Niles (David Hyde Pierce): Frasier, I'm sorry I ruined your evening.
Frasier (Kelsey Grammer): It's all right, Niles. It's a small price to pay to finally see you and Daphne together.
I guess it was around this time in the Frasier timeline that my interest in the series began to wane — mostly because I found the relationship between Niles (David Hyde Pierce) and Daphne (Jane Leeves) implausible.
They had been going through a very difficult time trying to be a couple after Daphne left her fiance at the altar and Niles left his wife of just a few days. The two jilted lovers were all too eager to make life difficult for their exes, and the story really was a nice one about the commitment and love Daphne and Niles shared.
At the time this episode was shown, I suppose — to my great regret — that I was being very superficial. I couldn't comprehend why Daphne would want to be with Niles, and I began to lose interest in the series.
The episode that aired on this night in 2000, "Taking Liberties," was a tantalizing taste of things to come. Having watched all those episodes in syndication, I must say that Daphne and Niles were great role models. It's a pity there aren't more like them today.
The episode opened with Frasier (Kelsey Grammer) searching for a housekeeper to replace Daphne. Now that she was Niles' girlfriend, Frasier felt uncomfortable asking her to do household chores around his apartment.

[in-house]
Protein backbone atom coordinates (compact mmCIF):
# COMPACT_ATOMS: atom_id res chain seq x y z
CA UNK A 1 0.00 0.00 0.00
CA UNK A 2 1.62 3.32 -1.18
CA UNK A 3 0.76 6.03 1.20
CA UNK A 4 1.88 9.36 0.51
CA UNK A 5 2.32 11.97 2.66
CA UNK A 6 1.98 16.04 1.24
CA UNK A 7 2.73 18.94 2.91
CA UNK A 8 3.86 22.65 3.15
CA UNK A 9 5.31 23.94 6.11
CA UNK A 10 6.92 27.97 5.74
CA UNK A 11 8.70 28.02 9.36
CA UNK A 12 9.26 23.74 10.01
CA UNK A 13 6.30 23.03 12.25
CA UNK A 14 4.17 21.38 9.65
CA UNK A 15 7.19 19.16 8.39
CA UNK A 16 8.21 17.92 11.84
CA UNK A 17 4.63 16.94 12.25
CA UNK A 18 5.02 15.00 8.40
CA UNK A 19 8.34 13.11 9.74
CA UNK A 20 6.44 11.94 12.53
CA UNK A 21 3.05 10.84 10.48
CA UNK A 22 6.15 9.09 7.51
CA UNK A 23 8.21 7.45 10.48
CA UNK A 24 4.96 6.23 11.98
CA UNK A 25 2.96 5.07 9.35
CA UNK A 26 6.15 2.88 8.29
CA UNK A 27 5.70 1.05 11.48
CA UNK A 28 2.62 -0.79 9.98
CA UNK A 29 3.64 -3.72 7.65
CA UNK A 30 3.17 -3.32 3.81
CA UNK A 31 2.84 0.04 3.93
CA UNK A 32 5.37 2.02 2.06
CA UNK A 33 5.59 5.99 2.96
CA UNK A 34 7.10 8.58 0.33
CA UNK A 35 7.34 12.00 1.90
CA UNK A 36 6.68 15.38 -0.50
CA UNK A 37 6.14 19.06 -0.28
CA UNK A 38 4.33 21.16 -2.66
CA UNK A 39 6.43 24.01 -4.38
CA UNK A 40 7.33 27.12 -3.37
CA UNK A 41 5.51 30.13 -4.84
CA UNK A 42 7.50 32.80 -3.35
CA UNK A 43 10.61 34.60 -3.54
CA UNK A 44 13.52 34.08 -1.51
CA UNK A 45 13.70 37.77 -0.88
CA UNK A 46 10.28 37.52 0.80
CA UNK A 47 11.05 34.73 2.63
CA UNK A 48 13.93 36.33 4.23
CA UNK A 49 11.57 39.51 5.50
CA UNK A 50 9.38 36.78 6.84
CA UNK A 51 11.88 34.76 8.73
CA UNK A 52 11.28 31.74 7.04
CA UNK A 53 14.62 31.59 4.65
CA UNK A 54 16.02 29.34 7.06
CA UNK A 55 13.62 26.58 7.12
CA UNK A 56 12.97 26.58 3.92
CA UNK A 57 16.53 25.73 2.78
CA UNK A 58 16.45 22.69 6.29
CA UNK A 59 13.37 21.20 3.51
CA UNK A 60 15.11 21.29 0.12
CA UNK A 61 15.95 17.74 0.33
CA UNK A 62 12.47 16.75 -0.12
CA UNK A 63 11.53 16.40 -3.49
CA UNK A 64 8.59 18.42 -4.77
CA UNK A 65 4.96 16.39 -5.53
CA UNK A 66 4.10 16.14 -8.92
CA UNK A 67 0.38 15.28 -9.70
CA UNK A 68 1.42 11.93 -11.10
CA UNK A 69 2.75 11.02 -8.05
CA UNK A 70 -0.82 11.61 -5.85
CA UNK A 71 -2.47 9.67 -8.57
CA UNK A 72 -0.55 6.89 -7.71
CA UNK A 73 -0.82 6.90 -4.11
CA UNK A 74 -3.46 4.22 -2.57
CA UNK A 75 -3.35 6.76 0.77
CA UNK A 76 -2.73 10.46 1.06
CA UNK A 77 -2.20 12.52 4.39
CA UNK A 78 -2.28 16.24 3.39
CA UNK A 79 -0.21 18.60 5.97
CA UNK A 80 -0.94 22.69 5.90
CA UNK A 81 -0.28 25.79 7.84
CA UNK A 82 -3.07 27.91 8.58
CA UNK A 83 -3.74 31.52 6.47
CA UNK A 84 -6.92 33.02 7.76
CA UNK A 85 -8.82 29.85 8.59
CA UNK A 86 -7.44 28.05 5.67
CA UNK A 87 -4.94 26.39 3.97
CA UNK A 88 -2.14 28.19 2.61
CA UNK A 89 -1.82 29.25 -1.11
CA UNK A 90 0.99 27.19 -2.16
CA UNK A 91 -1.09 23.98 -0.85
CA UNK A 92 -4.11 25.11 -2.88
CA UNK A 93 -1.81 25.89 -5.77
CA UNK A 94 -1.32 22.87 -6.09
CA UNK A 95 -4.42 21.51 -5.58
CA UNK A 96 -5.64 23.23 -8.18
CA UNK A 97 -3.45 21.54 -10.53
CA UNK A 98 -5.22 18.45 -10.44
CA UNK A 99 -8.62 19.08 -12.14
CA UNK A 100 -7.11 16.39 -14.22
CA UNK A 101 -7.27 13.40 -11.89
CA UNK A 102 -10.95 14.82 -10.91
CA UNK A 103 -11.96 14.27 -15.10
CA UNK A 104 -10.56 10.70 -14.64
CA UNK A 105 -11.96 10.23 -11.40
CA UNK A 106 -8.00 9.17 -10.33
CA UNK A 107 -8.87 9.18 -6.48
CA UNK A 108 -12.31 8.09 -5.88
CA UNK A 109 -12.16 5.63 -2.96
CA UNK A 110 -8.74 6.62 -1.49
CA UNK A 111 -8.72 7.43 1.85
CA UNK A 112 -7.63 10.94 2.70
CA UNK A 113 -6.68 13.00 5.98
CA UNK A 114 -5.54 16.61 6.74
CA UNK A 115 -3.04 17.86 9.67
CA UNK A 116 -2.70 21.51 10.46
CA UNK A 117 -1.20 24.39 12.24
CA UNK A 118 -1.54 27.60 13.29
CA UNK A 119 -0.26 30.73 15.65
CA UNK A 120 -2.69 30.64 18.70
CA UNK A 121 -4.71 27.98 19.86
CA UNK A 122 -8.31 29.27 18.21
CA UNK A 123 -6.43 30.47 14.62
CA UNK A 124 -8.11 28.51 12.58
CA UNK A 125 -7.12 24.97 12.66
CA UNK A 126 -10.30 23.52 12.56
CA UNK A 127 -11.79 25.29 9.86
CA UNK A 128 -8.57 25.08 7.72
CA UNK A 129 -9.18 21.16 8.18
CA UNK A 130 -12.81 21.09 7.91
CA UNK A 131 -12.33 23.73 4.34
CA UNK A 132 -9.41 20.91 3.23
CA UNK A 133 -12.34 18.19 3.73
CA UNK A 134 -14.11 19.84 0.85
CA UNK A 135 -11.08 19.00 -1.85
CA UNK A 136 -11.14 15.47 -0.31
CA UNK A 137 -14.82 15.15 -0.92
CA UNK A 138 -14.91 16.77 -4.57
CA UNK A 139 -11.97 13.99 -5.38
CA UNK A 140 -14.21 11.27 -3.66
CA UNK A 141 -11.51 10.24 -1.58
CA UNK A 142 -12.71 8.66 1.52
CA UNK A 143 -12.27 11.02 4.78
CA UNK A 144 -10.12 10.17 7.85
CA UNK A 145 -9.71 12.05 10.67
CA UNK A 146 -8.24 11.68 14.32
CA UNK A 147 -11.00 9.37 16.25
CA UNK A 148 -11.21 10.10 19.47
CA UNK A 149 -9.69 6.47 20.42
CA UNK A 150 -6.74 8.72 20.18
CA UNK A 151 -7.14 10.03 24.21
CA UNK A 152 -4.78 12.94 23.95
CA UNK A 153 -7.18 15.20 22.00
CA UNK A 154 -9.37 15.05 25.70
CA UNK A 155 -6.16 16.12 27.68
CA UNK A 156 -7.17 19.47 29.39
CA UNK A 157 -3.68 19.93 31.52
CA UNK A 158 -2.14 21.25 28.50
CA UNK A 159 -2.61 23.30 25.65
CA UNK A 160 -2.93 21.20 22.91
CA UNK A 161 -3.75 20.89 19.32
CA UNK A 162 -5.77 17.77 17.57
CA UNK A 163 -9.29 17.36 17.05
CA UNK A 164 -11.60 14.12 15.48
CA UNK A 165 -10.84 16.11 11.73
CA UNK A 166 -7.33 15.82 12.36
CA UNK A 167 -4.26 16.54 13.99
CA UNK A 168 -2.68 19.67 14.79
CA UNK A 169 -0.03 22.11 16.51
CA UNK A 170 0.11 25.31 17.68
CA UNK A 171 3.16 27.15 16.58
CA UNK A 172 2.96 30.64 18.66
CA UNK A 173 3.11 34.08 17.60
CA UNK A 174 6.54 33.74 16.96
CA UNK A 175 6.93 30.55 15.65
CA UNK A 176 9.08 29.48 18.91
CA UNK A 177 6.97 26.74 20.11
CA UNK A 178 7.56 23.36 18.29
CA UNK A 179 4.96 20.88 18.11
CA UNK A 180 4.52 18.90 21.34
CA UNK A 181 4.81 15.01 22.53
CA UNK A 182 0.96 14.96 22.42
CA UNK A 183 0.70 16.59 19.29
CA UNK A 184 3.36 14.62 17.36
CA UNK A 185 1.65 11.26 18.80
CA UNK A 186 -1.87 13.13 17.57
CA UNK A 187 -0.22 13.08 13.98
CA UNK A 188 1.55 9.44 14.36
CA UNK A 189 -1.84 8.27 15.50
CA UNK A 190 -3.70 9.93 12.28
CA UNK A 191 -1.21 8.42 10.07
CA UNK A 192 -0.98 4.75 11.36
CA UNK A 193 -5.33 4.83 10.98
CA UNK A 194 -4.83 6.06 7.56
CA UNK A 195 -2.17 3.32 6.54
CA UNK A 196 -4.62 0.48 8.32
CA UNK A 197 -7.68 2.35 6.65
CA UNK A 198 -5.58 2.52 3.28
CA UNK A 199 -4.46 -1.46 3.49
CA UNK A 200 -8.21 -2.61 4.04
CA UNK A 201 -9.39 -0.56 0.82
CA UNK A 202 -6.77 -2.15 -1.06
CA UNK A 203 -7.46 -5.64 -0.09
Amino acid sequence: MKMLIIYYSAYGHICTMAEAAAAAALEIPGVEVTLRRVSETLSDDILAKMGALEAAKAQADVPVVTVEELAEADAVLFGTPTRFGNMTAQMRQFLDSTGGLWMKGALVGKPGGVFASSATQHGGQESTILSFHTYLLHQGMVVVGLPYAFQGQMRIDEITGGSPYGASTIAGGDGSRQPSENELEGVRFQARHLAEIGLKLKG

Niles was having his own problems. His wife Mel (Jane Adams) was stringing him along, trying to lay the foundation for a face–saving way for her to exit the marriage by having Niles act boorishly in public. She promised that, within a few weeks, he would be free to pursue a public relationship with Daphne. But she kept pushing back the deadline, and Niles was getting frustrated.
The latest indignity had come at a prominent colonel's funeral. Niles' cell phone rang during the service, and Mel would not permit him to answer it. The ringer had been set to play "La Cucaracha."
While describing the service, Niles mentioned that the colonel's butler had been there, and Frasier interrupted him for more information.
Frasier contacted the butler (Victor Garber) and hired him to fill the role that Daphne would be giving up — and then some.
The butler, whose name was Ferguson, took considerable liberties, making suggestions for Frasier's self–promotion — not that Frasier objected although, eventually, he chastised Ferguson for "taking far too much liberty with the liberty taking."
But Ferguson was generous. He was prompted to take liberties not for his own sake but for the sake of others.
In Frasier's ongoing campaign to climb the Seattle social ladder, Ferguson suggested a pre–opera party for the folks who could make a difference in his bid for a spot on the opera board. Many of the board members were elderly and a post–opera party might be too late for them.
Things seemed to be going very well — the party was a success, and Niles and Daphne had plans to go out — until Mel unexpectedly showed up.
To Daphne's great pleasure, Niles stood up to Mel and proclaimed his love for Daphne for the room full of people to hear.
It appeared that Frasier's bid for the opera board was suddenly brought down in flames, though. But he claimed not to mind, that it was worth it to see Daphne and Niles free to live and to love each other in the open instead of the shadows.
Over and over in its last few seasons, Frasier pleasantly surprised me like it did 15 years ago tonight. Or it would have if I had been watching the series in 2000. But I wasn't — darn it!